Here, we found that the loss of EHBP1L1 caused defects in nuclear polarization and subsequent enucleation during terminal erythropoiesis. Downregulation of Rab10, which is another EHBP1L1-binding Rab protein, Bin1, and dynamin also impaired erythroblast enucleation. In addition, enucleated erythrocytes in EHBP1L1-deficient (Ehbp1l1−/−) mice exhibited stomatocytic morphology. These deficiencies culminated in lethal anemia with excessive hemolysis in Ehbp1l1−/− mice. Furthermore, we found mislocalized nuclei and mitochondria in the muscle fibers of Ehbp1l1−/− mice, as observed in patients with centronuclear myopathy with genetic mutations in Bin1 or dynamin 2. Taken together, our findings suggest that the Rab8/10-EHBP1L1-Bin1-dynamin axis plays an important role in multiple cell polarity systems in epithelial and nonepithelial cells.
Ehbp1l1−/− mice were developed in our laboratory.20 ICR mice were purchased from Japan SLC and CLEA Japan. All the mice were maintained under specific pathogen-free conditions in an animal facility at Osaka University. The experimental protocols were approved by the Institutional Committee for Experiments using animals (01-004-010) and recombinant DNA (04421). The genotypes of the mice were identified by polymerase chain reaction (F: GACAAAGAAAAGAGCTCCAGAGACC; R: CCTTGACAGTCCAATACAAGACCTG), followed by digestion with PstI.
Fetal livers were dispersed in Iscove modified Dulbecco medium (Wako, 098-16465) by gentle pipetting. The cell suspension was passed through a 77 μm filter paper and further through a 25 μm filter paper. The cells were stained with fluorescently labeled antibodies and 5 μg/mL Hoechst 33342 (Sigma-Aldrich, B2261). For staining with Annexin V, the cells were washed with Annexin V binding buffer (10 mM N-2-hydroxyethylpiperazine-N′-2-ethanesulfonic acid, 140 mM NaCl, and 2.5 mM CaCl2) and then stained with FITC-conjugated Annexin V (BioLegend, 640906). The fluorescently labeled antibodies are listed in supplemental Table 1. For intracellular staining of EHBP1L1, after cell-surface staining, the cells were fixed with 3% paraformaldehyde for 20 minutes. The fixed cells were incubated in a permeabilization buffer (0.1% saponin and 5% normal donkey serum in phosphate-buffered saline) for 20 minutes. The cells were then stained with an anti-EHBP1L1 antibody20 in a permeabilization buffer for 45 minutes. An equal amount of rabbit IgG (Wako, 148-09551) was used as a negative control. After washing, the cells were stained with Alexa Fluor 488–conjugated donkey anti-rabbit IgG (Invitrogen, A21206) in a permeabilization buffer for 45 minutes. The cells were analyzed using either a FACSCanto II (BD Biosciences) or ImageStreamX MK II (Amnis) flow cytometer. Data analysis was performed using the FlowJo (FlowJo) or IDEAS (Amnis) software.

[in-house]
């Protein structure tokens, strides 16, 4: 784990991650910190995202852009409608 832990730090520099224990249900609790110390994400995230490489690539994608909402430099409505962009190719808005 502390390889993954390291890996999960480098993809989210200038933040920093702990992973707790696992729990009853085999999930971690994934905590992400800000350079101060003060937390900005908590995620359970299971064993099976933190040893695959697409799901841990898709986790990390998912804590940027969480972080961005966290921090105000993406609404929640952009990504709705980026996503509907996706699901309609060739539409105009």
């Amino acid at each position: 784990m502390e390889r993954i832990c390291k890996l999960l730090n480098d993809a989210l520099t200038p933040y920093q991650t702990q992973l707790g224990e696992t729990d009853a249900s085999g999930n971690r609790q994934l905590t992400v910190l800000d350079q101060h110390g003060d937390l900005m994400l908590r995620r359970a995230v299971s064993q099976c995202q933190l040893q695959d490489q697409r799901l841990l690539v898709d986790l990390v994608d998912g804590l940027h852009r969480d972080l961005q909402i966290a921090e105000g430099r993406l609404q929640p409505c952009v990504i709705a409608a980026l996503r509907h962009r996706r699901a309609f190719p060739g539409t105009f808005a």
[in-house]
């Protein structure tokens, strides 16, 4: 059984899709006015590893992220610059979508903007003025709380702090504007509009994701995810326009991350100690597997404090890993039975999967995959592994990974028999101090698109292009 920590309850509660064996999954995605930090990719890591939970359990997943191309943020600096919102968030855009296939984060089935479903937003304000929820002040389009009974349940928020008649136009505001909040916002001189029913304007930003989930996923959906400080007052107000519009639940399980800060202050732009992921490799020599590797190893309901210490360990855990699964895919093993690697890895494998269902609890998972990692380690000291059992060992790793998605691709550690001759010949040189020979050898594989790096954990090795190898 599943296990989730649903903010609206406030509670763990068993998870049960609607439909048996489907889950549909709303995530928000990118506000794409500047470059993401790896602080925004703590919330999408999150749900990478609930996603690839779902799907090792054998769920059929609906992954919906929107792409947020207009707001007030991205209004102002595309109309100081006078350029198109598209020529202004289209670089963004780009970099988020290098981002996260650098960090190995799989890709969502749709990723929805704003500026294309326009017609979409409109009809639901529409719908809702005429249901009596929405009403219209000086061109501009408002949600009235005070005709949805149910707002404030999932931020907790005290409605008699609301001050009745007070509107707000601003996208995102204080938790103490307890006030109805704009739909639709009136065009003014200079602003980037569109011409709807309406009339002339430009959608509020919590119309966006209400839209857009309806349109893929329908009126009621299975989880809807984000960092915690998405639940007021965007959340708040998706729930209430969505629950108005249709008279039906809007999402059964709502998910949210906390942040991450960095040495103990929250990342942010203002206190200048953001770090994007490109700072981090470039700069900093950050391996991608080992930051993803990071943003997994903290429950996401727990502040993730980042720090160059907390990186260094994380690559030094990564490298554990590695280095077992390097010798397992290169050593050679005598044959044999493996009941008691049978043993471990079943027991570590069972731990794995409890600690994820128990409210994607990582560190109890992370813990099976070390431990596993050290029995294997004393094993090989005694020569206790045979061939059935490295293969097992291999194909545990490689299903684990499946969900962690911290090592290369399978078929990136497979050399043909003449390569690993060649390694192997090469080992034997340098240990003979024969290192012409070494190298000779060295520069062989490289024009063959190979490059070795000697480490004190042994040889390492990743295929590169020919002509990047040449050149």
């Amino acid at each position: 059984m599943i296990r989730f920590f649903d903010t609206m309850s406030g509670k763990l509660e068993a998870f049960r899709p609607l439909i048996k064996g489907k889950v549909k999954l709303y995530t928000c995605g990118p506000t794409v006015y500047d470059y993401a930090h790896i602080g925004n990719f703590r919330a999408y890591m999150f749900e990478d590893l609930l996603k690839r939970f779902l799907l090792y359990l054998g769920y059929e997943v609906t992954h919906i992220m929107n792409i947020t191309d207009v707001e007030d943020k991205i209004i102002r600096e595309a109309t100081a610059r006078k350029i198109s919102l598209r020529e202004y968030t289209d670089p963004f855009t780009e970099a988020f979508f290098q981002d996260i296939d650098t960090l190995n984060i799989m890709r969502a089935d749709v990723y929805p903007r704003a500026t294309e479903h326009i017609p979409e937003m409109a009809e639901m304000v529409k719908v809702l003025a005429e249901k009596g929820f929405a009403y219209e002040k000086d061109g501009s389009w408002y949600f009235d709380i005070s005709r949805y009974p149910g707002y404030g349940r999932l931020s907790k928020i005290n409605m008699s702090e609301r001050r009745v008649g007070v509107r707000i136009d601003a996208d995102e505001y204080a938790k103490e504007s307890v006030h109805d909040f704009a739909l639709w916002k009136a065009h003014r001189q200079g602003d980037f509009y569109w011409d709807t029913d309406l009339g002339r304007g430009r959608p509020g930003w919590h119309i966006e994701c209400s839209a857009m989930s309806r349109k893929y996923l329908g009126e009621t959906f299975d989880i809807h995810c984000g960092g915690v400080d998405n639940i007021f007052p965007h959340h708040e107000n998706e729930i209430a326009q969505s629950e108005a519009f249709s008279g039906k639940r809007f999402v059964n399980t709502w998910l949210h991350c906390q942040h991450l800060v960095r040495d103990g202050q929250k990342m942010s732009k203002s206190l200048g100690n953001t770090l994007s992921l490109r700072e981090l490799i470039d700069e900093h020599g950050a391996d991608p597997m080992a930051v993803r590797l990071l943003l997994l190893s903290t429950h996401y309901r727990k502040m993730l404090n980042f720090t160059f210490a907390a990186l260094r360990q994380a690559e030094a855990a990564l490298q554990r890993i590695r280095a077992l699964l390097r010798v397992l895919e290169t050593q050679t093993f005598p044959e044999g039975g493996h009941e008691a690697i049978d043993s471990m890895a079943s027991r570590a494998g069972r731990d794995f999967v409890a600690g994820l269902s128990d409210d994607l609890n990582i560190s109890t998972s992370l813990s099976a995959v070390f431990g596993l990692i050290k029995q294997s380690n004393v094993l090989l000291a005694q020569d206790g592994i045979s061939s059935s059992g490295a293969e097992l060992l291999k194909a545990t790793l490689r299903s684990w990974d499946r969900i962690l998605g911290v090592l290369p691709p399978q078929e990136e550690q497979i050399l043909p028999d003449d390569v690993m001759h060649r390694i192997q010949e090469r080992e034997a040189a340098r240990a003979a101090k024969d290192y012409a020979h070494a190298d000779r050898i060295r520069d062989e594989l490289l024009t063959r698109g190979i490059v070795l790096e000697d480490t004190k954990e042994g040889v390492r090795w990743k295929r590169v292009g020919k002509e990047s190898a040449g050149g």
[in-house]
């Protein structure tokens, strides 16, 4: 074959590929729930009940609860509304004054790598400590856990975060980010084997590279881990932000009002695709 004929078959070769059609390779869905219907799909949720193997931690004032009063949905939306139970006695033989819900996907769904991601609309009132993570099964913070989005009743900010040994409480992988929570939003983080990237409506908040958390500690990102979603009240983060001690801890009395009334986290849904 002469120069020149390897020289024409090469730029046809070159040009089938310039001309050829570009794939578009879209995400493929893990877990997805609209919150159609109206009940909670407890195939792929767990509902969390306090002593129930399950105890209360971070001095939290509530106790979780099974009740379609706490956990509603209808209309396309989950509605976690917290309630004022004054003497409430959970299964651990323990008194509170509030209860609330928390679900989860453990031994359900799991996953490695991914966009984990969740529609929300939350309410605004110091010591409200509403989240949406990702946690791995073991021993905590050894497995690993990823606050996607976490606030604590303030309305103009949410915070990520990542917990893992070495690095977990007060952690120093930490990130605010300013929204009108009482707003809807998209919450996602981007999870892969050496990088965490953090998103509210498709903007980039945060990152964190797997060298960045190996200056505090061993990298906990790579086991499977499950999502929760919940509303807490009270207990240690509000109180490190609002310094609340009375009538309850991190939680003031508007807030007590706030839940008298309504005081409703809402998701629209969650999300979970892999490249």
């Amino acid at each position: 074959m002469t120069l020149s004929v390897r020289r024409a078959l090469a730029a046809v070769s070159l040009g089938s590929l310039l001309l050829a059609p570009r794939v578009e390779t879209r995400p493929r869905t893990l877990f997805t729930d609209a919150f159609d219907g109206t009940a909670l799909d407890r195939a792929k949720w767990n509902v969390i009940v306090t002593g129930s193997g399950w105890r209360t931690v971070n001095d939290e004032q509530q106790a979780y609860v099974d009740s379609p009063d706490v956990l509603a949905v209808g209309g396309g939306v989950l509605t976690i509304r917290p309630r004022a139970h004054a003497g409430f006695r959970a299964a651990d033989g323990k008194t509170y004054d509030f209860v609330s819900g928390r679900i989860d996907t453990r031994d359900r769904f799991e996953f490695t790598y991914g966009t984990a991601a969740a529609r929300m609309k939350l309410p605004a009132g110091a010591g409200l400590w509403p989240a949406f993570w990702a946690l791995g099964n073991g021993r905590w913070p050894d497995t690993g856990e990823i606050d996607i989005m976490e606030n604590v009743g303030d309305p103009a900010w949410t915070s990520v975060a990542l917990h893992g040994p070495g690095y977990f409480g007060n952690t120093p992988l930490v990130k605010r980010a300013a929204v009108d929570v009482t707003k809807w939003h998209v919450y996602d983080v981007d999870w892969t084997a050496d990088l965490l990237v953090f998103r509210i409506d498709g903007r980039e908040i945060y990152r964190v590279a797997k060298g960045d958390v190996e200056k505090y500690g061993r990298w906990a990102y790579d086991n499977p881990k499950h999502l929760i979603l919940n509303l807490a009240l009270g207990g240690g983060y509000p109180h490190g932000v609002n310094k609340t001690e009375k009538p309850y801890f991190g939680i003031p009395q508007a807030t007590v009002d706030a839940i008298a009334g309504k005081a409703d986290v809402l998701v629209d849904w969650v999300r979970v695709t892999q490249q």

MEDEP-BRC5 cell analysis
MEDEP-BRC5 cells were obtained from RIKEN BRC (RCB2911).21 MEDEP-BRC5 cells were cultured in Iscove modified Dulbecco medium, supplemented with 15% fetal calf serum, 1× ITS liquid medium (Sigma-Aldrich, I3146), 50 μg/mL ascorbic acid (Sigma-Aldrich, A4403), 0.45 mM α-monothioglycerol (Wako, 195-15791), 50 ng/mL recombinant mouse stem cell factor (BioLegend, 579706), 1 μM dexamethasone (Sigma-Aldrich, D4902), 2 mM GlutaMAX (Gibco, 25050-061), 100 units per mL penicillin, and 100 μg/mL streptomycin (Wako, 168-23191). For differentiation, 5 units per mL erythropoietin (Kyowa Hakko Kirin) was added to the culture medium, stem cell factor and dexamethasone were removed, and the cells were cultured for 48 hours. Where indicated, dynasore (30 μM; Calbiochem, 324410) and Dyngo-4a (30 μM; Selleck, S7163) were added 24 hours before analysis. The differentiated cells were stained with FITC-conjugated anti-CD71 and allophycocyanin-conjugated anti-Ter119 antibodies, 5 μg/mL Hoechst 33342, and 50 μg/mL propidium iodide (Dojindo, 341-07881), and analyzed using a FACSCanto II flow cytometer. The fluorescently labeled antibodies are listed in supplemental Table 1.